More Than Mere Bread Crumbs For Dogs

Grace and peace to you from God our Father and the Lord Jesus Christ.  Amen.

She was a dog.  Worse than a mere lap dog, but one of those yippy dogs that circles your feet eagerly looking for attention and crumbs of food; the kind that that incessantly jumps up and down clawing your leg; the kind that you just want to kick. Yes, this woman who came to Jesus and the disciples in our Gospel reading from today was loud.  She came before Jesus shouting and crying out to Him.  She croaked flamboyantly like a raven, shrieked with an ongoing annoyance, “Have mercy on me, Lord, Son of David; my daughter is tormented by a demon.”  Yes, she was not only a showy irritation, but she had serious family problems as well, for her daughter was tormented by a demon. 

There are two equal and opposite errors into which we can fall in regard to demons and the devil.  “One is to disbelieve in their existence; the other is to believe and to feel an excessive and unhealthy interest in them.  They [demons] are equally pleased by both errors and hail a materialist or a magician with the same delight.”[1]  In other words, we are to be babes in evil.  We don’t go around looking for evil.  However, even though we are to be babes in evil, we are very conscience that evil does in fact exist.  What this means is that demon possession and things of evil are no light matter to us.  While scripture is clear that no one will snatch us from the Lord’s hand,[2] we also know that demons rarely come uninvited into one’s life or family.  For example, “We dangle our fingers in shark infested waters with every sin.  To open the internet to a porn site is to open a portal for the demons to come into your home.”[3]  To dabble in the occult, whether it is calling demonic spirits through a Ouija Board or dabbling in television and music media that embraces occultism is definitely something to be alarmed by.  Furthermore, to harden your conscience so that you can enjoy a particular pet sin, knowing that you will repent later, is to invite evil into your life as well.  Indeed, sin not only has eternal consequences, but sin also wreaks havoc in the now.  Indeed, the evil one is intent on killing, stealing, and destroying you and your faith.

The particular woman, in our Gospel reading from today, has definitely experienced the mayhem of sin in her life.  Her daughter was tormented by a demon and she was desperate for reprieve as shown by her dramatic pleading for help towards Jesus.

“Have mercy on me, Lord, Son of David!” she cried.

She certainly had no strategy to fix her predicament; no plan; no particular action strategy that Jesus needed to follow.  She simply was before Jesus; laid bear with her hellish circumstances.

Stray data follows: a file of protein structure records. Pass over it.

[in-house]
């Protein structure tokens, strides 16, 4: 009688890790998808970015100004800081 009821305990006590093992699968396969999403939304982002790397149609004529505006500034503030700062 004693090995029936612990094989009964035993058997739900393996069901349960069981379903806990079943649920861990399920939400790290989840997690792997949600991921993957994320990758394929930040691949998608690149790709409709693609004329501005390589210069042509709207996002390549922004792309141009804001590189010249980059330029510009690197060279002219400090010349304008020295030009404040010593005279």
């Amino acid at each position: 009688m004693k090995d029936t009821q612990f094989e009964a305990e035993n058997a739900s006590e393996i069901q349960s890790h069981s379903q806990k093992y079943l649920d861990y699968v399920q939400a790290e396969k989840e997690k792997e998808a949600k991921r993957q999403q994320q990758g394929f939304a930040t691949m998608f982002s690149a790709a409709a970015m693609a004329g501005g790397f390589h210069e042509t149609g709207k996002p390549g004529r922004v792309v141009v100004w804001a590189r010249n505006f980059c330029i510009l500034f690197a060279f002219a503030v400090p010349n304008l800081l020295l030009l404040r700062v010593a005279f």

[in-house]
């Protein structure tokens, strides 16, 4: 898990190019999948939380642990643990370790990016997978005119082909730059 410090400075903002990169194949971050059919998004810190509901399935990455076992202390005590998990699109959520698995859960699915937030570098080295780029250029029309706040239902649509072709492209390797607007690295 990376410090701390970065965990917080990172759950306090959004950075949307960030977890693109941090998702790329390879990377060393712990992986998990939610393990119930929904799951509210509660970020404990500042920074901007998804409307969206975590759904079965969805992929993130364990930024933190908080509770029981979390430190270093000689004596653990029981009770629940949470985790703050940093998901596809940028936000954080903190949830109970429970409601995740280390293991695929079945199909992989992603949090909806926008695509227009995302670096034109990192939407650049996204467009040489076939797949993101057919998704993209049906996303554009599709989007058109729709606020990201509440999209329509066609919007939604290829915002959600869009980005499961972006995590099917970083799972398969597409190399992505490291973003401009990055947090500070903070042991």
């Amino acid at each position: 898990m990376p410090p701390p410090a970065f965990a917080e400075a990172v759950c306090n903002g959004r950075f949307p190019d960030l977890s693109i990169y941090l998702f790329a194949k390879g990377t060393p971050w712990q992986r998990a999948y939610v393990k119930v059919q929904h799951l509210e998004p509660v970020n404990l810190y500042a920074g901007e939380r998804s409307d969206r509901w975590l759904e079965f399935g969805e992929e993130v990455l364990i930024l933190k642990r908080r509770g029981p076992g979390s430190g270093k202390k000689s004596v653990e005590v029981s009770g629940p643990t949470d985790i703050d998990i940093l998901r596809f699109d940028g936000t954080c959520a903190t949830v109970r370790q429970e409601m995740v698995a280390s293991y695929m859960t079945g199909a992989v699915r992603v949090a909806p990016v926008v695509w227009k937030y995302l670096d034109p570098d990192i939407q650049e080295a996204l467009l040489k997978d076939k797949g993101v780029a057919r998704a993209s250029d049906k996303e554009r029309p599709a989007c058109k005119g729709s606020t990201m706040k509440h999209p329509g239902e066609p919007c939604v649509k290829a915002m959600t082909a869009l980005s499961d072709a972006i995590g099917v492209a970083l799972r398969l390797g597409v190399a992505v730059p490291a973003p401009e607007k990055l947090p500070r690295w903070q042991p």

The disciples though, are neither impressed nor the least bit interested in her or her story.  She is a Canaanite woman who is not of the sheep of Israel, she is very loud, and it seems that the disciples are uncomfortable with the amount of attention she is bringing about.   Thus, the disciples urged Jesus to simply give her what she requested, so that they could be rid of her.  Yes, they wanted this ongoing annoyance gone, away from their presence. 

‘Jesus, give her what she wants, so that she will shut up!’

In response to the disciples’ question, Jesus said that He came for the lost sheep of Israel, thus implying that He was not some wandering miracle worker who traveled from problem to problem, but rather the Messiah of Israel who was on a mission of redemption for all mankind.  Indeed, Jesus certainly did not heal and fix every single problem during His ministry, for if He would have, He would never have gotten to the cross of salvation. 

Overhearing Jesus’ response, the woman nevertheless is driven to further desperation.  Dropping to her knees she resorts to the simple plea, “Lord, help me!”  To which Jesus says, “It is not right to take the children’s bread and throw it to the dogs.”

A lot of ink has been spilt trying to discern Jesus’ words of, “It is not right to take the children’s bread and throw it to the dogs.”  Was Jesus testing the woman?  Was He trying to see if she really knows His identity?  Was He attempting to confront the disciples’ judgmental opinion of her?  Was He making a theological point?  While we could indeed spend many hours attempting to discern Jesus’ response to her, the greater importance for us to take note of is how this woman responds to Jesus. 

How did the woman respond then?  How did she react to what seems to be this trash-talking going on right in front of her face? “Did she tuck tail and leave?  Did she shrug her shoulders and go away, seeking out a different cure from a different source?  ‘Oh well.  I tried.  I’ll try something else.  This Jesus-guy is a jerk who doesn’t want to help.’ Did she do what many of us would do and tear into Jesus, giving Him a piece of her mind?  ‘Now see here, you arrogant, self-righteous”[4] Messiah. Who do you think you are?  You don’t know me and what I’ve been through.  How dare you judge me!’